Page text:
Reflecting the School’s commitment to interdisciplinary teaching, practice, and research, joint degree programs have been developed to offer students an opportunity to seek degrees in two professions at the same time. To enter a joint program, students must apply separately and be admitted to each school. Once accepted into both programs, students will meet with the designated persons from each program to develop a program plan that will account for the course requirements of each degree. Candidates are encouraged to apply and begin both programs at the same time, as this allows greater flexibility in the sequencing of courses and other requirements.

Advanced Standing students are not eligible for dual degree programs.

 

Joint Program with UConn Business School (MSW/MBA)
In conjunction the UConn Business School, the MBA/MSW joint program is designed to prepare individuals for managerial careers in social work in both the private and the public sectors. MSW/MBA students are required to take a minimum of 42 credits in the MBA program. The MSW program will accept up to nine credits of electives and will waive the MSW program credits from 60 to 51 for IGFP students and from 60 to 54 for CORG and POPR students. Students will complete the core courses required of the MBA and MSW programs.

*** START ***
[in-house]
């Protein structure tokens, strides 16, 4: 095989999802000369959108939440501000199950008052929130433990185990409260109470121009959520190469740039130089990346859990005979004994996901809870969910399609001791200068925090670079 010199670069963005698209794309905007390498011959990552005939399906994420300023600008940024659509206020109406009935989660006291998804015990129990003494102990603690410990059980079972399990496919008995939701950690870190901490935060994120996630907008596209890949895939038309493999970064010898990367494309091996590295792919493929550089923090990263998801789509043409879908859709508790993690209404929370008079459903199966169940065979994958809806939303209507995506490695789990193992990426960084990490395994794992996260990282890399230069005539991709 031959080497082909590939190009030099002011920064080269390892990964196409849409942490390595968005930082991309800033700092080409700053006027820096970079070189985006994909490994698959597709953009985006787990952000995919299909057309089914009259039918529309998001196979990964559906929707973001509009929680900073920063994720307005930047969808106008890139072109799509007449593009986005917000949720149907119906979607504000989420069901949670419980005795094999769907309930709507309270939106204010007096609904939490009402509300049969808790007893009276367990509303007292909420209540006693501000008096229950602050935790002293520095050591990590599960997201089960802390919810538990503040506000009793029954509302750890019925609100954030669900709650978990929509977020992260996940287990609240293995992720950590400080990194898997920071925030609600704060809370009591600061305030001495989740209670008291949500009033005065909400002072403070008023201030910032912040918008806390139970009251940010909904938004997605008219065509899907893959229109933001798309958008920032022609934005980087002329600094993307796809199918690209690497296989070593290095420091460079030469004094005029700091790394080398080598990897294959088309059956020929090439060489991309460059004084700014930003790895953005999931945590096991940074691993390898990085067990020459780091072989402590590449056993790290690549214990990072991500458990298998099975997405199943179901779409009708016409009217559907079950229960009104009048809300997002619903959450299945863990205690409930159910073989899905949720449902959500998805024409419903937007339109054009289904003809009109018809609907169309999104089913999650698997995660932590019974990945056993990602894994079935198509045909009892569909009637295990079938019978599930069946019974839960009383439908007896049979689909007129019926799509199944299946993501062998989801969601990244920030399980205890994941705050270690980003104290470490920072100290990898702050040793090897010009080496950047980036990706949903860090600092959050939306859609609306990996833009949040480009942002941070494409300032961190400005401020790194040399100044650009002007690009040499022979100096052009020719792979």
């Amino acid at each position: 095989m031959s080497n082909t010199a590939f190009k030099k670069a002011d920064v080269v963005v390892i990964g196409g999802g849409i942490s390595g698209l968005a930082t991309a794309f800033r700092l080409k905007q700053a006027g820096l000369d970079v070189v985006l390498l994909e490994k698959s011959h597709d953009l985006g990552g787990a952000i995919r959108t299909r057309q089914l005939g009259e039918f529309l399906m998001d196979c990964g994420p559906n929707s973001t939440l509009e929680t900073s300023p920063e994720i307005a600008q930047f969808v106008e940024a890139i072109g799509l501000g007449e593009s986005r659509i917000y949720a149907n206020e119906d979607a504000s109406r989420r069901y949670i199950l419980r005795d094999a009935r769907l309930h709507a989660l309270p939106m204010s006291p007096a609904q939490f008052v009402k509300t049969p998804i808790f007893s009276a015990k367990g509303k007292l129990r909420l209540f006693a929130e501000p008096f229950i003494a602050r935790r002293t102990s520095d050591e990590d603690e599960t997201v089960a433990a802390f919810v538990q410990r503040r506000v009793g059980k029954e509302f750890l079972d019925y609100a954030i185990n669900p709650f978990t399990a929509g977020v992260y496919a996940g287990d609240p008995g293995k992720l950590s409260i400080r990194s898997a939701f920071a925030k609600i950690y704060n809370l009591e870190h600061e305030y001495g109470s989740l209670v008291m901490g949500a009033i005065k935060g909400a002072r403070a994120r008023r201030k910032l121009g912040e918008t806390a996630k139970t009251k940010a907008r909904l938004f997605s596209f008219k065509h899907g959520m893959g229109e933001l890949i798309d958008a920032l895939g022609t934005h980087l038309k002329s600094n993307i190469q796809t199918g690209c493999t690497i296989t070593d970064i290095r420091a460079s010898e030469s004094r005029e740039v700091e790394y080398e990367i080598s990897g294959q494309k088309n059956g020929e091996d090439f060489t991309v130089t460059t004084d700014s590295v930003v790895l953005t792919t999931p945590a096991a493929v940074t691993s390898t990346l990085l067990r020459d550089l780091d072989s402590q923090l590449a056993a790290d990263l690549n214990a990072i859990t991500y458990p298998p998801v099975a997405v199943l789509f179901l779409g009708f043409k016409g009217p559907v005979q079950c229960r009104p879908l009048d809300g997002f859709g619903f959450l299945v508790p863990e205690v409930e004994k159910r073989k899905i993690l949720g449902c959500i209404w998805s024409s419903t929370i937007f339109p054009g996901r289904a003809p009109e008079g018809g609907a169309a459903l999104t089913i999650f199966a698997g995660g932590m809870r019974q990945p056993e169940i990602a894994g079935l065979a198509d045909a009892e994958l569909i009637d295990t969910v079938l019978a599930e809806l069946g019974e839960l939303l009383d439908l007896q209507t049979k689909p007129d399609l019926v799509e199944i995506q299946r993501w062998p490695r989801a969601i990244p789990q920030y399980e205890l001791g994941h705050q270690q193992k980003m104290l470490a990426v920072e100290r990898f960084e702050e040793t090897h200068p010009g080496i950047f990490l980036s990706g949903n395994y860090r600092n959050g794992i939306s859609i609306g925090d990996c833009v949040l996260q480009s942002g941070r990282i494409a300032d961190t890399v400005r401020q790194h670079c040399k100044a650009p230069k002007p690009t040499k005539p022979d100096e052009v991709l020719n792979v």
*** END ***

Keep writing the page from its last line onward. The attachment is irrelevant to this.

SSW Contact: Brenda Kurz, PhD, MSW Program Director, 959-200-3635
MBA Contact: TBA

 

Joint Program with UConn Law School (MSW/JD)
In conjunction the UConn School of Law, the School of Social Work offers a program in which students may earn an MSW/JD in four years instead of five years if these programs are taken separately. This program is designed for students who are interested in the social impact of the legal system upon individuals. Students pursue this degree to prepare for careers in fields such as public interest law, mental health law, elder law, women's rights, penology, juvenile advocacy, human services administration, community organizing and public policy and planning. This program is highly individualistic in nature in order to provide each student with the best possible combination of these two disciplines. The MSW program will accept up to nine credits of electives and will waive the MSW program credits from 60 to 51 for IGFP students and from 60 to 54 for CORG and POPR students. It is preferred that students pursue their first year in the UConn School of Law.

SSW Contact: Milagros Marrero-Johnson, MSW, Director of Student and Academic Services, 959-200-3606
JD Contact: Paul Chill, PhD, Associate Dean, 860-570-5201

 

Joint Program with UConn Department of Public Policy (MSW/MPA)
In conjunction with the UConn Department of Public Policy, the School of Social Work offers a program in which students may earn an MSW/MPA concurrently in three years, rather than the normally required four. The opportunity offers students interdisciplinary preparation in the fields of both public administration and social work. Students must be accepted into both programs prior to the completion of their first year in either program.

The MSW program will accept up to nine credits of electives and will waive the MSW program credits from 60 to 51 for IGFP students and from 60 to 54 for CORG and POPR students.